In his so-called reply to Atiku’s interview one would curiously look for a paragraph or sentence where El- Rufai denied Atiku’s instrumentality to his political career, but it is a lost bet if you tried it. Instead, Governor El- Rufai took his time to christen the former vice-president as a corrupt personality that needs to clean his records. It is amazing how El-Rufai is running his self-styled inquisitorial system when the country’s adversarial system has not found the former vice-president guilty of any of the allegations orchestrated by the machinations of El-Rufai and his ilk. It is rather funny how El-Rufai is already jittery of 2019 when, whether expressly or impliedly, Atiku has not made any intention. Obviously, El-Rufai has taken it upon himself to personally nail the former vice-president by all means even though no court of law or agency – domestic or international – has found him dirty. The governor is invariably asking the United States to step aside since they have not been able to detonate their legal arsenal on Atiku since then. No prudent thinker would take El-Rufai serious for this desultory feat of his, crying more than the bereaved.
Truth is, without even announcing, El-Rufai’s circle is already suffering indescribable mastitis at the fear that an overwhelming force is rolling out a campaign come 2019.
Obviously, rather than being a concerned patriot, El-Rufai is running a sugarcoated blackmail, singing praises of President Muhammadu Buhari, and pitting Atiku against the president. That style of politics is desperate and really low. If El-Rufai is sincerely wishing the president well in 2019 and he is not scheming right under the nose of the president, he should have responded to questions of whether he would contest in 2019 should PMB decide not to run. But he has decided to use Atiku as a smokescreen as he evaded the question.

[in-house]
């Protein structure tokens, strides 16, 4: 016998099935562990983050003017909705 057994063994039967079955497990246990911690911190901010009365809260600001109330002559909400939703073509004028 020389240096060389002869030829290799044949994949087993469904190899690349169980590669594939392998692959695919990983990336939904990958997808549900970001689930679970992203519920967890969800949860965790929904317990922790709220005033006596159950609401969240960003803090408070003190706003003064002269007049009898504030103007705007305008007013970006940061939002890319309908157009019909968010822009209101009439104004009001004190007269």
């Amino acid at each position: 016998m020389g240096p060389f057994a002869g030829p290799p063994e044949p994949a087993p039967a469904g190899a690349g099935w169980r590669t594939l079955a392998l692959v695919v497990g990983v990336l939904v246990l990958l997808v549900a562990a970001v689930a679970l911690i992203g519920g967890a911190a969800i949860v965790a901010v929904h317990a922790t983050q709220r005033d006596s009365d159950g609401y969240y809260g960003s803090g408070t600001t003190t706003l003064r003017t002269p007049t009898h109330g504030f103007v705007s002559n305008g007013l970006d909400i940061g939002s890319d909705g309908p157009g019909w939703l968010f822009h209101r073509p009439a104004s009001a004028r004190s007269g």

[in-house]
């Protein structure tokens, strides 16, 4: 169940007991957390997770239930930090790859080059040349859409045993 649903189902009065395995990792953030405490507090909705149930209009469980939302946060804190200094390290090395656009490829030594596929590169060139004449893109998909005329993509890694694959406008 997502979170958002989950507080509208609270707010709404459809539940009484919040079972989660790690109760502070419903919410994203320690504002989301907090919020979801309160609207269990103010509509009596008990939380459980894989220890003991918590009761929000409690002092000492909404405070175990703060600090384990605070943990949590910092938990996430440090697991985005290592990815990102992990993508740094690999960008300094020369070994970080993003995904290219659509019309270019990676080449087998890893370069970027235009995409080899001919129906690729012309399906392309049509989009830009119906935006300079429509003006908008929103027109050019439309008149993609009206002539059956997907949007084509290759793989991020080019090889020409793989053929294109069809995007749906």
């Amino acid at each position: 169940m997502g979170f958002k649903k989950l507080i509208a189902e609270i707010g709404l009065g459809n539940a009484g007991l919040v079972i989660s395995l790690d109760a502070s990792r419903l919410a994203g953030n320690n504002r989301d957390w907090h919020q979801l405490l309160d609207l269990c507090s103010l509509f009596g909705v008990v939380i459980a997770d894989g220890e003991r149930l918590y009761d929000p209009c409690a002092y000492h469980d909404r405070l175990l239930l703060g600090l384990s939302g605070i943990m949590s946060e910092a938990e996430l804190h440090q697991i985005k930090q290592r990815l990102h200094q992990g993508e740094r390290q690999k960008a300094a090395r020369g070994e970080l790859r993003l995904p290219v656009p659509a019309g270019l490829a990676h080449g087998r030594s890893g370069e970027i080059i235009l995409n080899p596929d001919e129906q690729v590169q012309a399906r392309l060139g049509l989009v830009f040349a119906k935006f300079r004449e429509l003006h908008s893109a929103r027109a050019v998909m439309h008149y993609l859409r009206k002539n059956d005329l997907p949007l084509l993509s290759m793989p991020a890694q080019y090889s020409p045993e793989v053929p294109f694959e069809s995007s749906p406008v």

El-Rufai reminds one of a young boy who closes from school, and in the desperate quest to get home quickly under the heavy rains, runs and hides under any available tent. And after a while he runs to another tent with his body still drenched and soiled with mud, but what matters to the young boy is that he desperately gets there whether clean or not.
As illustrated earlier, El-Rufai has decided not to repent and has continued to bite the hands that fed him. Nuhu Ribadu in his wisdom has long repented. Even Obasanjo has long been forgiven and the former vice-president still maintains cordial relationship with them and still accord Obasanjo the maximum respect befitting a boss despite the untold torture he underwent under the latter.
Since the Cassiuses and the Brutuses are hell bent to use their machinations to paint Atiku evil, it is worthy of note that he has never lost the affection of the people. But unlike the Caesar’s case, Atiku should not ignore the warning signals from El- Rufai.
Hon. Omekwe is a former member of Bayelsa State House of Assembly